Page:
February 16, 2024

Robot could clear stroke-related blockage faster than traditional methods

Editor's Note

A magnetically operated robot developed by the Multi-Scale Robotics Lab in Zurich along with several hospitals in Switzerland could be used to treat people in the critical moments following a stroke to remove blockage and resume blood flow. The findings were published February 14 in the journal Science Robotics. 

With ischemic strokes, an obstruction such as a blood clot or plaque blocks blood vessels in the brain, which kills brain cells and can lead to brain damage or death. Rapid treatment is required to prevent serious damage. Current treatments rely on drugs to break up the blockages or the use of a guided wire that is inserted into a femoral artery. However, these methods are often time-consuming. Not only can the robot reach and eliminate the blockage more quickly than traditional methods, but it also can be inserted closer to the brain.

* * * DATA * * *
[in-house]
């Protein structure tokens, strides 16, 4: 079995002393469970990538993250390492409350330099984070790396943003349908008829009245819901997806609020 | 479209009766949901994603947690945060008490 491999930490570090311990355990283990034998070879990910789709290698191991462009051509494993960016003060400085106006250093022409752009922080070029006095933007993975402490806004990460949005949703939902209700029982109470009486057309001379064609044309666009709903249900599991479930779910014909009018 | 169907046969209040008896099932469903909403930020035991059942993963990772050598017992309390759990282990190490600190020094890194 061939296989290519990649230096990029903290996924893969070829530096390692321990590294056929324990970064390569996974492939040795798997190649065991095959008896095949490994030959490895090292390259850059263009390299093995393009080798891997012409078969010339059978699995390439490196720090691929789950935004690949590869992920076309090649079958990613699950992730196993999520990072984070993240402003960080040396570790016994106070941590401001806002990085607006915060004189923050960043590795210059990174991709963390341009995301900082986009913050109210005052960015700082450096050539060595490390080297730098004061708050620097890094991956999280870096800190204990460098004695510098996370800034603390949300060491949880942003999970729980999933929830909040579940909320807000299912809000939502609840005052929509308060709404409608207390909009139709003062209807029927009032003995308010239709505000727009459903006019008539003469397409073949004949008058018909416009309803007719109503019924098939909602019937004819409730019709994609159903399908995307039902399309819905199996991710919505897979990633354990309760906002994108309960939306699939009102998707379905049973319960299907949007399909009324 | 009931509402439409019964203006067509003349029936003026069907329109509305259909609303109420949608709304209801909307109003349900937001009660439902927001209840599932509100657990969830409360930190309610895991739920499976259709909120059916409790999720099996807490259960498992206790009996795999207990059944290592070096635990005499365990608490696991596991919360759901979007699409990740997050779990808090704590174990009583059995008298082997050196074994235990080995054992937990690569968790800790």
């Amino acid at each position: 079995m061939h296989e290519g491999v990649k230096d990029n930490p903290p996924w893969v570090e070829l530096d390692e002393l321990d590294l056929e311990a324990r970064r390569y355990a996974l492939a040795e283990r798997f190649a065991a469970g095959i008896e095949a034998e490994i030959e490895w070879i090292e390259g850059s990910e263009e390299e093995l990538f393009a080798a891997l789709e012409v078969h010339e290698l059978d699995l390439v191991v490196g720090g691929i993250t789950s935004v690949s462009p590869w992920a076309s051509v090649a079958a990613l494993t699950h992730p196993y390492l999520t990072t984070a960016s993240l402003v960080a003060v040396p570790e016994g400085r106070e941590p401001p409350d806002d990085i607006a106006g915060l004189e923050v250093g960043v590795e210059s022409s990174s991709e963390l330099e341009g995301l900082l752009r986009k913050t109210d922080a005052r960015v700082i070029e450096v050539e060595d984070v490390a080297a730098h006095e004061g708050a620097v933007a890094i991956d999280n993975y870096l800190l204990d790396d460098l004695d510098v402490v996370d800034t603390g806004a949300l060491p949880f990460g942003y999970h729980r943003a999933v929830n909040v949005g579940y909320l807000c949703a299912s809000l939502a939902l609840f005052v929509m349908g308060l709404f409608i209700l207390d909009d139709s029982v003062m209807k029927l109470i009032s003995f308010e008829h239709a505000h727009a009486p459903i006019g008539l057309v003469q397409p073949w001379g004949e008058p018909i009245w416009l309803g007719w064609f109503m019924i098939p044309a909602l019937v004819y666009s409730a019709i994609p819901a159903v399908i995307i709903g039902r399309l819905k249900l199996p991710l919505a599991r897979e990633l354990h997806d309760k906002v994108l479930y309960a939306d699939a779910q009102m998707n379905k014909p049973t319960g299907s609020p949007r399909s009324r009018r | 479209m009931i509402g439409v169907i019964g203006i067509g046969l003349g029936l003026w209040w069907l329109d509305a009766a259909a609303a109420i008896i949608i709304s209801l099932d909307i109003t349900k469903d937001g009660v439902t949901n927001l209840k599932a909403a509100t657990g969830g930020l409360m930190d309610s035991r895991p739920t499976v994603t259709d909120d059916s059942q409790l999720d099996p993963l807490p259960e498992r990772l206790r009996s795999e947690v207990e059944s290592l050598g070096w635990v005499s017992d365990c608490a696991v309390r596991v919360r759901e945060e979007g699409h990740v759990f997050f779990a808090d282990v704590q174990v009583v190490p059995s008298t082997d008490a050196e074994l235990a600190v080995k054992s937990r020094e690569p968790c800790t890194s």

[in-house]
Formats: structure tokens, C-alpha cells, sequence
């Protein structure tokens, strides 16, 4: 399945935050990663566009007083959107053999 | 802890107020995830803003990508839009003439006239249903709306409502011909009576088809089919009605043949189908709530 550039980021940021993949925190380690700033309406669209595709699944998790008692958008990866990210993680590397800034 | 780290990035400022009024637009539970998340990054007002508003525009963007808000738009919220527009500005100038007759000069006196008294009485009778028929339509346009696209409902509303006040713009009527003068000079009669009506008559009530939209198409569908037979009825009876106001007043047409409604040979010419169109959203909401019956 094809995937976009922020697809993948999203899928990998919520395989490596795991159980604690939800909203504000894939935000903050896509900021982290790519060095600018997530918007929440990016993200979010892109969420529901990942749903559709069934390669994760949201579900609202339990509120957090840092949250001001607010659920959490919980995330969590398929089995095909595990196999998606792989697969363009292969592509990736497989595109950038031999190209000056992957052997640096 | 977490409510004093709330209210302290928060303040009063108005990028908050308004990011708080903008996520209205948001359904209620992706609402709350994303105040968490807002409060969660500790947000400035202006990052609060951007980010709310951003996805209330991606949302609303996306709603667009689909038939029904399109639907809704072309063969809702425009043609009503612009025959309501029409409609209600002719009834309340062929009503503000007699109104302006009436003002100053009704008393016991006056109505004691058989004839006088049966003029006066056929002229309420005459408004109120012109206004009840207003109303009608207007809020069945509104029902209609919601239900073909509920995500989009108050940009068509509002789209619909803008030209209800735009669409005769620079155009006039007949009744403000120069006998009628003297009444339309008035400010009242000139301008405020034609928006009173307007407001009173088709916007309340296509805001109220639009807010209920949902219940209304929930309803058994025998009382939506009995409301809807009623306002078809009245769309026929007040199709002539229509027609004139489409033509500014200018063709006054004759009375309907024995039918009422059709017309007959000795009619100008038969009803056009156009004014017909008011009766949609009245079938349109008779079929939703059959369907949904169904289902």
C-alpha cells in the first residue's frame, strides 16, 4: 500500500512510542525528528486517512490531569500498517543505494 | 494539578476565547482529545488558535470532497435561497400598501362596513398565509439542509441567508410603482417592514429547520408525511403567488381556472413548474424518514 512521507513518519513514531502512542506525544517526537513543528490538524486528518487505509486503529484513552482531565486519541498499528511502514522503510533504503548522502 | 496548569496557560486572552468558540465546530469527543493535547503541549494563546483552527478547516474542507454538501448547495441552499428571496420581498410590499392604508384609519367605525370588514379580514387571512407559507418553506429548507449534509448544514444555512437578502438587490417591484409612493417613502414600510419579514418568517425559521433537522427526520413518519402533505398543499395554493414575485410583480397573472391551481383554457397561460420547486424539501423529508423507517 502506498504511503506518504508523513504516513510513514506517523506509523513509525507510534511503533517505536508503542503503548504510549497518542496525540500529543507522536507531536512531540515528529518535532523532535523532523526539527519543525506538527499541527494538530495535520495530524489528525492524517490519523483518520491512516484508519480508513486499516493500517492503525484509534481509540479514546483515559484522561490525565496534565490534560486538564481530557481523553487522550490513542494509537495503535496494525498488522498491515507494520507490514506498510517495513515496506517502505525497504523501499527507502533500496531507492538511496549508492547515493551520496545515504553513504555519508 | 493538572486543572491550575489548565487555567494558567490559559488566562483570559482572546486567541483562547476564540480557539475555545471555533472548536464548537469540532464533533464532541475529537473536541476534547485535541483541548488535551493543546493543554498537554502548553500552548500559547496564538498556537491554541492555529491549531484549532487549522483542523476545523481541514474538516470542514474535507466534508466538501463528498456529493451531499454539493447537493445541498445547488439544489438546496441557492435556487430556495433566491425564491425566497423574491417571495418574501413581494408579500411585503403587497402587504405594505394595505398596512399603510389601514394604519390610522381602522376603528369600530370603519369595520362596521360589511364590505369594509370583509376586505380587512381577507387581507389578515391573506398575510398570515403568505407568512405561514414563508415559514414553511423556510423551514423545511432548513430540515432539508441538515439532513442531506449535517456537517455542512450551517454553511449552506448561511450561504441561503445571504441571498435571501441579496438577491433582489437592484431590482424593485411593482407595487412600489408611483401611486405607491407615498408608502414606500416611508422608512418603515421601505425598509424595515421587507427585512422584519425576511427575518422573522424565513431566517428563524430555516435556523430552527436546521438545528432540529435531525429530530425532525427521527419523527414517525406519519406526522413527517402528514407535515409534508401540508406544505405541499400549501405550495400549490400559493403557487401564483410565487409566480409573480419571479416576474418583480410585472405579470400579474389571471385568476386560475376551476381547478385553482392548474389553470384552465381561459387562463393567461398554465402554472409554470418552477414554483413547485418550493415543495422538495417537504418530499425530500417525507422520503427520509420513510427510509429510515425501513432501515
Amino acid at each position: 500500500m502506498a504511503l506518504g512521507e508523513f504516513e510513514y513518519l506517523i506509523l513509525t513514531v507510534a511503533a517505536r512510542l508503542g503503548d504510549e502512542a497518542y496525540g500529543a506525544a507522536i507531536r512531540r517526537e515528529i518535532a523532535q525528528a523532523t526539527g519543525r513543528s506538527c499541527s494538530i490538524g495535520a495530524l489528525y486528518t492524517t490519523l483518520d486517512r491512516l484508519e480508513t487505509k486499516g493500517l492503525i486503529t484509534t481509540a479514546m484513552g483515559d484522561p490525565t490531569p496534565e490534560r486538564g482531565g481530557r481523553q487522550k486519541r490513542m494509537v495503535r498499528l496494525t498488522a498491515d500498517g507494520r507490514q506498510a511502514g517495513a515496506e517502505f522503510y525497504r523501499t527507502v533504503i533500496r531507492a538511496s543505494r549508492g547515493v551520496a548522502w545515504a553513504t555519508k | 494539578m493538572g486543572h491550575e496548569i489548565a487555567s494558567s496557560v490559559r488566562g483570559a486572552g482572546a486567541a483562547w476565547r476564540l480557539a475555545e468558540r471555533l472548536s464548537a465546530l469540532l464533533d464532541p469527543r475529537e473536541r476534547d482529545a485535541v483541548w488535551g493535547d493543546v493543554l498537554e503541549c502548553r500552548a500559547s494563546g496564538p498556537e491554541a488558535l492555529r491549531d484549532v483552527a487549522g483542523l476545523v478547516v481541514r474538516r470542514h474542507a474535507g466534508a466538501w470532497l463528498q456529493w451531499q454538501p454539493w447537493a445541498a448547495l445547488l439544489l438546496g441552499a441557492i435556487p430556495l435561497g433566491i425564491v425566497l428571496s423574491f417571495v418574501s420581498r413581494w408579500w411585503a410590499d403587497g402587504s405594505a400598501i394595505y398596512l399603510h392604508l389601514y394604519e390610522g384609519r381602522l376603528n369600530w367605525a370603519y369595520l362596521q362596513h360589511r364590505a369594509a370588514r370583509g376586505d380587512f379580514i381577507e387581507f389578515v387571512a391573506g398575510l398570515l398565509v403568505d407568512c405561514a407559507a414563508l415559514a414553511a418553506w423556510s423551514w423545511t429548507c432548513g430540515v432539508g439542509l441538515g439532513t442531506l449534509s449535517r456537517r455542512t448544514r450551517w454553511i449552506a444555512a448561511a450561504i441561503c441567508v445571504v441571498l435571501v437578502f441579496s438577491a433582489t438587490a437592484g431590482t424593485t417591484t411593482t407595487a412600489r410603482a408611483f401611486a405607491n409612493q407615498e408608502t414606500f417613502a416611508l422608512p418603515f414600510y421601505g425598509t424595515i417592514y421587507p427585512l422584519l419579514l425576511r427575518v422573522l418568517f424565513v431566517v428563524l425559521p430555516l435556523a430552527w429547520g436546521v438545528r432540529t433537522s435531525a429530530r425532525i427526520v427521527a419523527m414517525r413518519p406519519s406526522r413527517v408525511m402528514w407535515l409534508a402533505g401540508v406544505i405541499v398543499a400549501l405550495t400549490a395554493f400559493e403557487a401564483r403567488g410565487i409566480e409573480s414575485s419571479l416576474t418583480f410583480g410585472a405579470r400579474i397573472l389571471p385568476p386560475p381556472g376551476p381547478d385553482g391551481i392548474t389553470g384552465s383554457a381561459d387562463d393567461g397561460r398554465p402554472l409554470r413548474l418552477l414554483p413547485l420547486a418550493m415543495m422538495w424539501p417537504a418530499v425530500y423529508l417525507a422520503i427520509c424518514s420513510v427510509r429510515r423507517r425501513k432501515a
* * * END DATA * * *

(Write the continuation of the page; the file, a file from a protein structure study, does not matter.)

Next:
The new robotic tool is shaped like a screw and equipped with a soft tip to prevent damage to blood vessels and small enough to fit inside tiny blood vessels. By using an external magnet, clinicians can cause the robot to rotate as it propels forward toward the blockage. It has been tested in silicon models, a human placenta, and a living pig, and the team hopes to test it on human patients in the near future.

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